IT HAPPENED TO ME: I read this stupid essay in XOJane about a “coed lady pimp” and realized that I would never get that ten minutes of my life back. In it, Elle West tells the story of how she went from a madam’s so-called intern to running her own escort agency. But, ooooh, her hookers are different! They’re subversive and edgy! In the end, she flees to Paris to be with her boyfriend like some alternate dimension version of Sex and the City. This whole story is garbage; does anyone actually believe it? Seriously, Ms.West, or someone from XOJane, or anyone that’s worked for this self-described coed lady pimp, CONTACT US. We want to talk to you.
Chinese sex workers have to pay for the privilege of being brutally oppressed in jail.
Silly rabbit, the Migrant Workers in the UK Industry Project demonstrates that only a small minority of foreign sex workers in Britain have been trafficked, so stop it with the moral panic, the restrictive migration policies, and the abolitionist campaigns which directly endanger us.
A veteran University of Colorado Denver administrator, Resa Cooper-Morning, is under investigation and has been placed on paid administrative leave for operating a phone sex and softcore amateur internet porn business at the same time she has been getting paid by the university. God, can’t a girl moonlight? After all, “[i]t does not appear operating the website violates any university or state policies.”
The Providence Phoenix profiles Project Weber, the only harm reduction organization in the U.S. by and for male sex workers, founded by sex worker activists Richard Holcomb and James Waterman in honor of street sex worker murder victim Roy Weber.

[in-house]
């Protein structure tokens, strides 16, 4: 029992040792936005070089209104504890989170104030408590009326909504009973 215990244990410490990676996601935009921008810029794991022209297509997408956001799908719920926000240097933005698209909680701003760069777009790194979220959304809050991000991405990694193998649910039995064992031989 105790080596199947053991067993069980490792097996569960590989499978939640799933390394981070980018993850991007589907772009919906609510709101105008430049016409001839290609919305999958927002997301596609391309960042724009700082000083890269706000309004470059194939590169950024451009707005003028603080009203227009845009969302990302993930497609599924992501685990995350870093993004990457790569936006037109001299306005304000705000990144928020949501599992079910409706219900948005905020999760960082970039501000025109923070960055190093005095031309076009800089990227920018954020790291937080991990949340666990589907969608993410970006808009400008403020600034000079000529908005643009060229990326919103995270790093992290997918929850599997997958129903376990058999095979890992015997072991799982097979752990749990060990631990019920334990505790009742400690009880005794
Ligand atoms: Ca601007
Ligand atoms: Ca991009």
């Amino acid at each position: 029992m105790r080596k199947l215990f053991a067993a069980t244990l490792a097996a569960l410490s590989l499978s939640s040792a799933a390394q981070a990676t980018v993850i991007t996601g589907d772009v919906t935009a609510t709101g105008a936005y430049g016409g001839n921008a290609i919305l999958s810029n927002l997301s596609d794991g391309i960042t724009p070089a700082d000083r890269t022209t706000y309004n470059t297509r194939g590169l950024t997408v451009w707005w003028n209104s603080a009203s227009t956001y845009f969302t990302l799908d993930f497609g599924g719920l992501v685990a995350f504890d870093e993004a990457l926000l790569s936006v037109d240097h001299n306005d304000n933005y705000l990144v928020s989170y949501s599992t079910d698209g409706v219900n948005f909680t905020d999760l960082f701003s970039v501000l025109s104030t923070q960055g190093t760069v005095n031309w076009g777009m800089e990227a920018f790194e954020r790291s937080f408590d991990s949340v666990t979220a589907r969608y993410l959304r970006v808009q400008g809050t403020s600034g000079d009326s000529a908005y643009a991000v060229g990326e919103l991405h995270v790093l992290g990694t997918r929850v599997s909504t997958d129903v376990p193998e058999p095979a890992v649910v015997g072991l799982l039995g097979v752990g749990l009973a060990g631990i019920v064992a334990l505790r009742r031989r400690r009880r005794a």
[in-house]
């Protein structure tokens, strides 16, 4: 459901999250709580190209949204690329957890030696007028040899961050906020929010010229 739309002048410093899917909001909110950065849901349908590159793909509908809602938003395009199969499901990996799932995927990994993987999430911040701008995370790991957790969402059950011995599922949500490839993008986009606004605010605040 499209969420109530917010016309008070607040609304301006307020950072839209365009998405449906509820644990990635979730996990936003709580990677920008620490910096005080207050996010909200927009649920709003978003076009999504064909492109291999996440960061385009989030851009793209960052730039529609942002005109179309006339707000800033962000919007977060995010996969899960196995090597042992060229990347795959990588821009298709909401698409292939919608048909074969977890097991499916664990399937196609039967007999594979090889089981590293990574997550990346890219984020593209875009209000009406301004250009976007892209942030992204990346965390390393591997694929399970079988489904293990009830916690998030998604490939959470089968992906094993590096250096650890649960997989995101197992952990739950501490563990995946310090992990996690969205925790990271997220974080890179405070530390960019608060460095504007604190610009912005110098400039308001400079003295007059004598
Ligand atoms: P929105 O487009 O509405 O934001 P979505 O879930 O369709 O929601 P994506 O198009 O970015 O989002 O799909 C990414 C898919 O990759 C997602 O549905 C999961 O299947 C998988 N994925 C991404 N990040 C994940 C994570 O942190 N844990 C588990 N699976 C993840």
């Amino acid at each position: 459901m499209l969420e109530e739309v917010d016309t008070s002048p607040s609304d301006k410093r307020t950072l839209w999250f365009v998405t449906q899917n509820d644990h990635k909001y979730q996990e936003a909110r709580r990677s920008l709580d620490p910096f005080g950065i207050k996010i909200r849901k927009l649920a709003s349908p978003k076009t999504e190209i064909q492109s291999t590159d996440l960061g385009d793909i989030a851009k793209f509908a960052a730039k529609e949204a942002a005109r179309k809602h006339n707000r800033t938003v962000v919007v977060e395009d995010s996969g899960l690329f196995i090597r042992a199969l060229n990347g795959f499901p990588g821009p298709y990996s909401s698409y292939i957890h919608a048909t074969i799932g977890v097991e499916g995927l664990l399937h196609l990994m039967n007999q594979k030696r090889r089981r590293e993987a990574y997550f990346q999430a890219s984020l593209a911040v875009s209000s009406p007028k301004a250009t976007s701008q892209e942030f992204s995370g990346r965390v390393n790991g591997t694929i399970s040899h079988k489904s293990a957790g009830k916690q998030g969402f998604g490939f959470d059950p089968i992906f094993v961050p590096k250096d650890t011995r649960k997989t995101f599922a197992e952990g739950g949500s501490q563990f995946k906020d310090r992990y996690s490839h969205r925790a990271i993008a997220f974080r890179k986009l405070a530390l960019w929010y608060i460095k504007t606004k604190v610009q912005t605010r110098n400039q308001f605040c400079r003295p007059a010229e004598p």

Anti-trafficking groups are up in arms about a recent settlement between the City of Houston and sixteen of the city’s largest topless clubs that relaxes enforcement of rules governing sexually oriented businesses in exchange for money to form a special police unit. Let’s do a reality check, okay? Sure, strip clubs are not known for their expertise in self-regulation, but they are not, in fact, “trafficking hubs.” And whether or not a dancer is inches away from a man’s lap or crawling all over him has nothing to do with helping sex workers in coercive situations.
The West End Extra has a story on Rupert Everett’s involvement in the English Collective of Prostitute’s protests against police closure of Soho brothels. The really interesting thing here isn’t the Hollywood element, though: “Police have sought the closure orders because they believe an unknown ringmaster is behind each flat and that they break laws by ‘causing or inciting prostitution for gain.’ They also say that by agreeing on working hours and rates, the women are being “controlled” by a third party, which is also illegal.” Really? “An unknown ringmaster”? Is this real life or a really bad noir paperback? And gee, how sinister, sex workers set industry standards just like every other profession. One just has to smile, though, at this testimony by a migrant Albanian sex worker at Hammersmith Magistrates’ Court on Wednesday, providing evidence that she is self-determining as a business woman: “Nobody can control me. I work and pay the bills, just like you do…If he [the client] looks poor, I can’t charge him a lot, but if he looks like you [like the prosecutor] I will charge him more, I’m sorry.” We feel you, sister.
For the most part, this is the WiL Feel Good edition. 🙂
Very happy to hear about Project Weber, though I’m sorry it came about due to a sex worker’s death.
I know, I felt giddy putting it together!
…not the usual WIL litany of cops, cops, corruption, murder, cops…
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Thanks for the great round-up, including all the coverage on Canada’s amazing Supreme Court decision!
Just one small correction: Victoria (and the Times-Colonist) are in British Columbia, Canada – not Australia.
Oops! It’s fixed now. Thank you.